Lizzie Rose b.1972, Oban, Argyll, Scotland
My art is rooted in the Romantic Tradition - the realisation of the enormity of the natural world and the importance of its existence: Nature not seen as a backdrop to a human drama, but as an instructing power which has a massive hold over our lives and of which we are a small part. A way of living, of seeing the world and of sensing the underlying unity between everything. The admission to feelings, of emotion, and the acknowledgement of the mystery and magic of existence.
I have always admired the Canadian painter Emily Carr for her passionate love of nature and growth and her ability to communicate the energy all around us. My undergraduate dissertation focused on the work of Caspar David Friedrich and the conception of Romanticism. The relevancy of this becomes ever more apparent as the world wakes up to the climate crisis and our impact on the world around us.
At school I was lucky to have Margaret Smythe as my art teacher. She instilled a love of creativity that helped set me on this path. I studied under Lottie and Mark Cheverton, at Leith School of Art, in Edinburgh, after leaving school. This was an extraordinary year of being guided and encouraged by two ever enthusiastic and nurturing teachers. Their encouragement for rigorous observation and drawing is ever present when I am working.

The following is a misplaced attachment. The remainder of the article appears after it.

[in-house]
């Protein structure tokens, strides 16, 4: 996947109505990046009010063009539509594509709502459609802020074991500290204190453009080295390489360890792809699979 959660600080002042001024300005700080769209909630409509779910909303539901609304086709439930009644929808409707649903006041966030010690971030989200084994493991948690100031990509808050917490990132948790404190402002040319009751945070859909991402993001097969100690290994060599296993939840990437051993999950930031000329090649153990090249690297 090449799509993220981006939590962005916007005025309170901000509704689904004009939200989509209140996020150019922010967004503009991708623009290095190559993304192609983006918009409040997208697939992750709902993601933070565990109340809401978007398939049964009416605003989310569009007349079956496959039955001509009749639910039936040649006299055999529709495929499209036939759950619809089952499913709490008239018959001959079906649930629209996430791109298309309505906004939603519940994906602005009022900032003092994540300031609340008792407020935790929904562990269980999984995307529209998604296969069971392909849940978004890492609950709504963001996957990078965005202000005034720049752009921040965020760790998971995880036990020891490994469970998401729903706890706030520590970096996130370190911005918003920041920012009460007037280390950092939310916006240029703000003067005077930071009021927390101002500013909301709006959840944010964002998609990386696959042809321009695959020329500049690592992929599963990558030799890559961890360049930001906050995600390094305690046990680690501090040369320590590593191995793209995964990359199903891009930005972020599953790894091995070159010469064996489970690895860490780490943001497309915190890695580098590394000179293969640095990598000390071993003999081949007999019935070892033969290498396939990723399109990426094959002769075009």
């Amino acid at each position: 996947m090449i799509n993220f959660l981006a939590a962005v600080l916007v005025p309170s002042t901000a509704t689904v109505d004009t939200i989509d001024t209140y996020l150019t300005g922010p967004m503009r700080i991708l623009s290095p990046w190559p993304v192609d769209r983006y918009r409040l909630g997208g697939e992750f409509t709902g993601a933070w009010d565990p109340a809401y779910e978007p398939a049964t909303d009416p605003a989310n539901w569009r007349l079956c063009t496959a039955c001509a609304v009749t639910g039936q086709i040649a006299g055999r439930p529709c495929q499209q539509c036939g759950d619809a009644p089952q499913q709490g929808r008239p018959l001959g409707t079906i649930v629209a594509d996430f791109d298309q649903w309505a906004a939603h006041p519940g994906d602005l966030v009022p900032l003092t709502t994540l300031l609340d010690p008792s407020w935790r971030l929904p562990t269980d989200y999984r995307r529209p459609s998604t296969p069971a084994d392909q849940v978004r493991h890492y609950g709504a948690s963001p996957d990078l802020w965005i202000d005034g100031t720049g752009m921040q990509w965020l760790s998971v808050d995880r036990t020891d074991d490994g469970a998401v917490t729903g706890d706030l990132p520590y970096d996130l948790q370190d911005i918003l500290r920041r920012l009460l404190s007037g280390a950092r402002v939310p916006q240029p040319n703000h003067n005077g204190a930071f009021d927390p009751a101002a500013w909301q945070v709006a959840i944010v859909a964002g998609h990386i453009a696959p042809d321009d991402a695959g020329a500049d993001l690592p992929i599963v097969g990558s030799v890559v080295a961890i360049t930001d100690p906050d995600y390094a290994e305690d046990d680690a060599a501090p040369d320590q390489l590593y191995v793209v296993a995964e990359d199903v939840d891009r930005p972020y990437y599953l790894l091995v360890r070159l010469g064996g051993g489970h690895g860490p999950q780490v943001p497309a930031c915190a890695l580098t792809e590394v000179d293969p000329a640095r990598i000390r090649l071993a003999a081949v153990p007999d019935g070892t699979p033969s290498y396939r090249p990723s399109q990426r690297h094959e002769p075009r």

After graduating, In 1995, with a BA Hons in Fine Art from Newcastle University I was always on a trajectory to get back to the West coast of Scotland. It is there that I find my energy and my inspiration.
Ben Cruachan was my horizon as I grew up on the side of Loch Awe, near Portsonachan. It is an image imprinted on my soul, and a mountain I revisit often. From Ardfern, where I have settled, there seems a direct link between the Paps of Jura and the peaks of Cruachan - both iconic and instilled with a rugged fame.
The research for my work comes through a physical engagement with the land. I hill run, was part of Oban Mountain Rescue Team, adventure-raced and generally spend as much time outside and immersed in the wild as possible. Often my work is not a portrait but a response: feelings felt, air breathed, space and freedom found, energy experienced.